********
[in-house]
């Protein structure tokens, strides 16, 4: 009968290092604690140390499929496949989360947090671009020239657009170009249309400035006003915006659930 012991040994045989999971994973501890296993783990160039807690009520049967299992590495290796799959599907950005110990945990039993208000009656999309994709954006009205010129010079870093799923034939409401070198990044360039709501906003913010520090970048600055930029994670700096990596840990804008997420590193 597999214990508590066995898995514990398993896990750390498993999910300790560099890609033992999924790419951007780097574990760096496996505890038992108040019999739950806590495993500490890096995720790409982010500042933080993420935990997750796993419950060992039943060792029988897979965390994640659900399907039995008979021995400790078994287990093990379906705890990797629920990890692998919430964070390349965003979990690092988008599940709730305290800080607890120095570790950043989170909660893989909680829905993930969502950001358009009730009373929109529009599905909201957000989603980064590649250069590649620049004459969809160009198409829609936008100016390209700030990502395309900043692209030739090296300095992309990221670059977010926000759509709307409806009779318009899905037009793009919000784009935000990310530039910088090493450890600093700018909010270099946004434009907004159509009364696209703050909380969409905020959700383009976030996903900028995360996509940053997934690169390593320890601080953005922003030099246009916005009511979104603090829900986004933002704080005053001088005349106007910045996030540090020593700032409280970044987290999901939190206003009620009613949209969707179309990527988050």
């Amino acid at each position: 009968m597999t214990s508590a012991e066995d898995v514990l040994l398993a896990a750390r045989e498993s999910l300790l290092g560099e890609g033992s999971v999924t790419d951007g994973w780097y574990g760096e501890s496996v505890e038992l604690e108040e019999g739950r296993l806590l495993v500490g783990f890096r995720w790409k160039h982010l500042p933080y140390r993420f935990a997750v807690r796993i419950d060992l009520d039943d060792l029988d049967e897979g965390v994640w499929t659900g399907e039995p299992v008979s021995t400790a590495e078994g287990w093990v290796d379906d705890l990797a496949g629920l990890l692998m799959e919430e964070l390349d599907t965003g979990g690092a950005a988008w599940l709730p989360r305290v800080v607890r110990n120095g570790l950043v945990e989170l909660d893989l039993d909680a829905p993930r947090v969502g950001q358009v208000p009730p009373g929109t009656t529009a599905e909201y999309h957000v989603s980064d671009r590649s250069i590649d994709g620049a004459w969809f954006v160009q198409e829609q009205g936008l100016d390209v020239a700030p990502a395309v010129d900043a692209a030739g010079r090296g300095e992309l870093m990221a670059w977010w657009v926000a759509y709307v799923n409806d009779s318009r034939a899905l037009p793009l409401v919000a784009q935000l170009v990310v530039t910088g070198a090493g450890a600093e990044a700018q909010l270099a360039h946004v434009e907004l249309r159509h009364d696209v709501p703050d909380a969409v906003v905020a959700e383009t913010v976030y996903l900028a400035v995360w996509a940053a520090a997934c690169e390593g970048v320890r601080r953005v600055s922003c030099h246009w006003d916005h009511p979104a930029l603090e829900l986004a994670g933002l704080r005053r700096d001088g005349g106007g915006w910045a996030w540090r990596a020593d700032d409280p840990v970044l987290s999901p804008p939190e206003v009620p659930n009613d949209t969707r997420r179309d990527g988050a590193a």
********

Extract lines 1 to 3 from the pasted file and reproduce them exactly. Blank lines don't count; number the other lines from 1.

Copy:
[in-house]
């Protein structure tokens, strides 16, 4: 009968290092604690140390499929496949989360947090671009020239657009170009249309400035006003915006659930 012991040994045989999971994973501890296993783990160039807690009520049967299992590495290796799959599907950005110990945990039993208000009656999309994709954006009205010129010079870093799923034939409401070198990044360039709501906003913010520090970048600055930029994670700096990596840990804008997420590193 597999214990508590066995898995514990398993896990750390498993999910300790560099890609033992999924790419951007780097574990760096496996505890038992108040019999739950806590495993500490890096995720790409982010500042933080993420935990997750796993419950060992039943060792029988897979965390994640659900399907039995008979021995400790078994287990093990379906705890990797629920990890692998919430964070390349965003979990690092988008599940709730305290800080607890120095570790950043989170909660893989909680829905993930969502950001358009009730009373929109529009599905909201957000989603980064590649250069590649620049004459969809160009198409829609936008100016390209700030990502395309900043692209030739090296300095992309990221670059977010926000759509709307409806009779318009899905037009793009919000784009935000990310530039910088090493450890600093700018909010270099946004434009907004159509009364696209703050909380969409905020959700383009976030996903900028995360996509940053997934690169390593320890601080953005922003030099246009916005009511979104603090829900986004933002704080005053001088005349106007910045996030540090020593700032409280970044987290999901939190206003009620009613949209969707179309990527988050």
């Amino acid at each position: 009968m597999t214990s508590a012991e066995d898995v514990l040994l398993a896990a750390r045989e498993s999910l300790l290092g560099e890609g033992s999971v999924t790419d951007g994973w780097y574990g760096e501890s496996v505890e038992l604690e108040e019999g739950r296993l806590l495993v500490g783990f890096r995720w790409k160039h982010l500042p933080y140390r993420f935990a997750v807690r796993i419950d060992l009520d039943d060792l029988d049967e897979g965390v994640w499929t659900g399907e039995p299992v008979s021995t400790a590495e078994g287990w093990v290796d379906d705890l990797a496949g629920l990890l692998m799959e919430e964070l390349d599907t965003g979990g690092a950005a988008w599940l709730p989360r305290v800080v607890r110990n120095g570790l950043v945990e989170l909660d893989l039993d909680a829905p993930r947090v969502g950001q358009v208000p009730p009373g929109t009656t529009a599905e909201y999309h957000v989603s980064d671009r590649s250069i590649d994709g620049a004459w969809f954006v160009q198409e829609q009205g936008l100016d390209v020239a700030p990502a395309v010129d900043a692209a030739g010079r090296g300095e992309l870093m990221a670059w977010w657009v926000a759509y709307v799923n409806d009779s318009r034939a899905l037009p793009l409401v919000a784009q935000l170009v990310v530039t910088g070198a090493g450890a600093e990044a700018q909010l270099a360039h946004v434009e907004l249309r159509h009364d696209v709501p703050d909380a969409v906003v905020a959700e383009t913010v976030y996903l900028a400035v995360w996509a940053a520090a997934c690169e390593g970048v320890r601080r953005v600055s922003c030099h246009w006003d916005h009511p979104a930029l603090e829900l986004a994670g933002l704080r005053r700096d001088g005349g106007g915006w910045a996030w540090r990596a020593d700032d409280p840990v970044l987290s999901p804008p939190e206003v009620p659930n009613d949209t969707r997420r179309d990527g988050a590193a």